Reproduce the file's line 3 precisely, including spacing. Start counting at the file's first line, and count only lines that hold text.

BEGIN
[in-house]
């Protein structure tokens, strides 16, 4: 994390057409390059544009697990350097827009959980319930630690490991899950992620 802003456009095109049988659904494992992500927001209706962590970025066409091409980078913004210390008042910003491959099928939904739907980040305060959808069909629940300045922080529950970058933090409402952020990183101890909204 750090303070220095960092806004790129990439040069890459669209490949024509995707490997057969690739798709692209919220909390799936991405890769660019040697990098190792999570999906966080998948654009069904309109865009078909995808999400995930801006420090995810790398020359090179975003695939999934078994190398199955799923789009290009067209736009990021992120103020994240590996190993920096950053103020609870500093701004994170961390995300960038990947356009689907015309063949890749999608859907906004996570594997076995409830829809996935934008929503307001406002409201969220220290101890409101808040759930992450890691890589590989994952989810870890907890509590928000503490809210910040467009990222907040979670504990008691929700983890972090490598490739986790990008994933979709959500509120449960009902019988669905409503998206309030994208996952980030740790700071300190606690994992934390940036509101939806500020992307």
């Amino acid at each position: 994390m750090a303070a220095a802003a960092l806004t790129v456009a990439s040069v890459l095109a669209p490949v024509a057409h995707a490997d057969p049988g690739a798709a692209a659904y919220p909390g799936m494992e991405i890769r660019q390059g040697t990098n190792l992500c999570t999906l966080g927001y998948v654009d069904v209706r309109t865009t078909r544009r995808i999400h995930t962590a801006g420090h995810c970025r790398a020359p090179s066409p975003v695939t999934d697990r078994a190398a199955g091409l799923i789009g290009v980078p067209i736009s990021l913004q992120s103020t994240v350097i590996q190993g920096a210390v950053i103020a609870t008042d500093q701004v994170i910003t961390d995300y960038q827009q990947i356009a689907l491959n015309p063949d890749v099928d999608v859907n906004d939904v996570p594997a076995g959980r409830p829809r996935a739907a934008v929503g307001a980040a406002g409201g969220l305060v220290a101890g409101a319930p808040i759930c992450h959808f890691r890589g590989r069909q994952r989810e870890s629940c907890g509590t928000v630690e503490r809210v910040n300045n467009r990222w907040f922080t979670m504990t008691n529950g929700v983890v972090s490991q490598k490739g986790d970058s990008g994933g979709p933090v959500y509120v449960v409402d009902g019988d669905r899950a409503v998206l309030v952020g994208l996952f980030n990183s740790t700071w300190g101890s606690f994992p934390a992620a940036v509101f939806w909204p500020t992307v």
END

């Amino acid at each position: 994390m750090a303070a220095a802003a960092l806004t790129v456009a990439s040069v890459l095109a669209p490949v024509a057409h995707a490997d057969p049988g690739a798709a692209a659904y919220p909390g799936m494992e991405i890769r660019q390059g040697t990098n190792l992500c999570t999906l966080g927001y998948v654009d069904v209706r309109t865009t078909r544009r995808i999400h995930t962590a801006g420090h995810c970025r790398a020359p090179s066409p975003v695939t999934d697990r078994a190398a199955g091409l799923i789009g290009v980078p067209i736009s990021l913004q992120s103020t994240v350097i590996q190993g920096a210390v950053i103020a609870t008042d500093q701004v994170i910003t961390d995300y960038q827009q990947i356009a689907l491959n015309p063949d890749v099928d999608v859907n906004d939904v996570p594997a076995g959980r409830p829809r996935a739907a934008v929503g307001a980040a406002g409201g969220l305060v220290a101890g409101a319930p808040i759930c992450h959808f890691r890589g590989r069909q994952r989810e870890s629940c907890g509590t928000v630690e503490r809210v910040n300045n467009r990222w907040f922080t979670m504990t008691n529950g929700v983890v972090s490991q490598k490739g986790d970058s990008g994933g979709p933090v959500y509120v449960v409402d009902g019988d669905r899950a409503v998206l309030v952020g994208l996952f980030n990183s740790t700071w300190g101890s606690f994992p934390a992620a940036v509101f939806w909204p500020t992307v």